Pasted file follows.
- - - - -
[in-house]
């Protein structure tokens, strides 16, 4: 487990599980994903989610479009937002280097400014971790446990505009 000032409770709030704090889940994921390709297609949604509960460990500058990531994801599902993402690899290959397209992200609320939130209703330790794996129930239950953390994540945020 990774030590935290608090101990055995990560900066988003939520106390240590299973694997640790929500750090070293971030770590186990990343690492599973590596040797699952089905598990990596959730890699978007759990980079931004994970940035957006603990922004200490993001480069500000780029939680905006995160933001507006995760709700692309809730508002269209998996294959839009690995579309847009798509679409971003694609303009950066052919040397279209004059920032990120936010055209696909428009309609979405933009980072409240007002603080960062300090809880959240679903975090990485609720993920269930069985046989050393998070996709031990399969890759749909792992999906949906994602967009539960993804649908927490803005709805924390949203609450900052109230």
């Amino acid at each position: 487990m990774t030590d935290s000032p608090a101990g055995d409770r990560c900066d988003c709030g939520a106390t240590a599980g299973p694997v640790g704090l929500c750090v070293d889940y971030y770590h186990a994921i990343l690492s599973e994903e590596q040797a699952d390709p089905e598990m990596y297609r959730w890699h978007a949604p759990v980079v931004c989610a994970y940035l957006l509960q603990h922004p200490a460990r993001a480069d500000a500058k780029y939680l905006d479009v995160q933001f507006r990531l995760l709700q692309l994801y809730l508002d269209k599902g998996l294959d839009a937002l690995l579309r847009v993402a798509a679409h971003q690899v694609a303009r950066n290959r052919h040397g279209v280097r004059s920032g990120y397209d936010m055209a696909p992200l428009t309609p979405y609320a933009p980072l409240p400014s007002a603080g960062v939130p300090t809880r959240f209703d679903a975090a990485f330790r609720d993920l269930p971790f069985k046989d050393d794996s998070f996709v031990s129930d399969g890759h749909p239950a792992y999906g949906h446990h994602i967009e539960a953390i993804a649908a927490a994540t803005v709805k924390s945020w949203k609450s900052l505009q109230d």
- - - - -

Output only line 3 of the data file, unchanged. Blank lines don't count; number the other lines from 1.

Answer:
């Amino acid at each position: 487990m990774t030590d935290s000032p608090a101990g055995d409770r990560c900066d988003c709030g939520a106390t240590a599980g299973p694997v640790g704090l929500c750090v070293d889940y971030y770590h186990a994921i990343l690492s599973e994903e590596q040797a699952d390709p089905e598990m990596y297609r959730w890699h978007a949604p759990v980079v931004c989610a994970y940035l957006l509960q603990h922004p200490a460990r993001a480069d500000a500058k780029y939680l905006d479009v995160q933001f507006r990531l995760l709700q692309l994801y809730l508002d269209k599902g998996l294959d839009a937002l690995l579309r847009v993402a798509a679409h971003q690899v694609a303009r950066n290959r052919h040397g279209v280097r004059s920032g990120y397209d936010m055209a696909p992200l428009t309609p979405y609320a933009p980072l409240p400014s007002a603080g960062v939130p300090t809880r959240f209703d679903a975090a990485f330790r609720d993920l269930p971790f069985k046989d050393d794996s998070f996709v031990s129930d399969g890759h749909p239950a792992y999906g949906h446990h994602i967009e539960a953390i993804a649908a927490a994540t803005v709805k924390s945020w949203k609450s900052l505009q109230d």